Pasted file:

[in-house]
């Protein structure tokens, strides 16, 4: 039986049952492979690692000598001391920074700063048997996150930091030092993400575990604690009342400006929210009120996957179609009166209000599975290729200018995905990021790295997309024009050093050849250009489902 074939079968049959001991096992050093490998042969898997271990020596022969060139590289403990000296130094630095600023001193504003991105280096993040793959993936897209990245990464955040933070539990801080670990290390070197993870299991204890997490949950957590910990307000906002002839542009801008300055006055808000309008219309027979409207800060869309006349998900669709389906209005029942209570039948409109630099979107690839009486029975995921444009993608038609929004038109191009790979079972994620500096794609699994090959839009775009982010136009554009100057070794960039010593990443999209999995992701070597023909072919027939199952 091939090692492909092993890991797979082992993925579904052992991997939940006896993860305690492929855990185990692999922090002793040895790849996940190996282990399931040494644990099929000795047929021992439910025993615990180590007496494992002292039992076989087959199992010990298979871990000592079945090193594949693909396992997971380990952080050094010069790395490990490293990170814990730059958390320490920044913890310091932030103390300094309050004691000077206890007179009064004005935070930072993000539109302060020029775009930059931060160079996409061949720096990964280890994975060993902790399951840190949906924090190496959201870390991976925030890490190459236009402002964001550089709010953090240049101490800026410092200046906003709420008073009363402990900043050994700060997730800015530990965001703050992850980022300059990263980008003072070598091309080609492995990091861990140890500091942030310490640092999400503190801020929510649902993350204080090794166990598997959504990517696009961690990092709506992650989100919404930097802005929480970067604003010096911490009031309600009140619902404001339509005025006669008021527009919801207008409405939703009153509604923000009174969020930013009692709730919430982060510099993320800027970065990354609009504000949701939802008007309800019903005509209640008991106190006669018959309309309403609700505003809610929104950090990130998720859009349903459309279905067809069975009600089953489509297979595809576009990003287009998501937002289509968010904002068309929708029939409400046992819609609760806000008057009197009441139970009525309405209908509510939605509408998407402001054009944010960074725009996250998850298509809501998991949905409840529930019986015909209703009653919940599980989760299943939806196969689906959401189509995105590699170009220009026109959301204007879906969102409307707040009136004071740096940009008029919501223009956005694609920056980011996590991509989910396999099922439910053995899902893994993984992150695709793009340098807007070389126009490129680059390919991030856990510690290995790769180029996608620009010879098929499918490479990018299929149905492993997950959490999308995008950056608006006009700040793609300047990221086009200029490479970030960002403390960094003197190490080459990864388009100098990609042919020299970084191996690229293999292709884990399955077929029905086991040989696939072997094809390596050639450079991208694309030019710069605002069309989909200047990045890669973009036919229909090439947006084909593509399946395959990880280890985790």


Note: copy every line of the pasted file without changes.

[in-house]
């Protein structure tokens, strides 16, 4: 039986049952492979690692000598001391920074700063048997996150930091030092993400575990604690009342400006929210009120996957179609009166209000599975290729200018995905990021790295997309024009050093050849250009489902 074939079968049959001991096992050093490998042969898997271990020596022969060139590289403990000296130094630095600023001193504003991105280096993040793959993936897209990245990464955040933070539990801080670990290390070197993870299991204890997490949950957590910990307000906002002839542009801008300055006055808000309008219309027979409207800060869309006349998900669709389906209005029942209570039948409109630099979107690839009486029975995921444009993608038609929004038109191009790979079972994620500096794609699994090959839009775009982010136009554009100057070794960039010593990443999209999995992701070597023909072919027939199952 091939090692492909092993890991797979082992993925579904052992991997939940006896993860305690492929855990185990692999922090002793040895790849996940190996282990399931040494644990099929000795047929021992439910025993615990180590007496494992002292039992076989087959199992010990298979871990000592079945090193594949693909396992997971380990952080050094010069790395490990490293990170814990730059958390320490920044913890310091932030103390300094309050004691000077206890007179009064004005935070930072993000539109302060020029775009930059931060160079996409061949720096990964280890994975060993902790399951840190949906924090190496959201870390991976925030890490190459236009402002964001550089709010953090240049101490800026410092200046906003709420008073009363402990900043050994700060997730800015530990965001703050992850980022300059990263980008003072070598091309080609492995990091861990140890500091942030310490640092999400503190801020929510649902993350204080090794166990598997959504990517696009961690990092709506992650989100919404930097802005929480970067604003010096911490009031309600009140619902404001339509005025006669008021527009919801207008409405939703009153509604923000009174969020930013009692709730919430982060510099993320800027970065990354609009504000949701939802008007309800019903005509209640008991106190006669018959309309309403609700505003809610929104950090990130998720859009349903459309279905067809069975009600089953489509297979595809576009990003287009998501937002289509968010904002068309929708029939409400046992819609609760806000008057009197009441139970009525309405209908509510939605509408998407402001054009944010960074725009996250998850298509809501998991949905409840529930019986015909209703009653919940599980989760299943939806196969689906959401189509995105590699170009220009026109959301204007879906969102409307707040009136004071740096940009008029919501223009956005694609920056980011996590991509989910396999099922439910053995899902893994993984992150695709793009340098807007070389126009490129680059390919991030856990510690290995790769180029996608620009010879098929499918490479990018299929149905492993997950959490999308995008950056608006006009700040793609300047990221086009200029490479970030960002403390960094003197190490080459990864388009100098990609042919020299970084191996690229293999292709884990399955077929029905086991040989696939072997094809390596050639450079991208694309030019710069605002069309989909200047990045890669973009036919229909090439947006084909593509399946395959990880280890985790």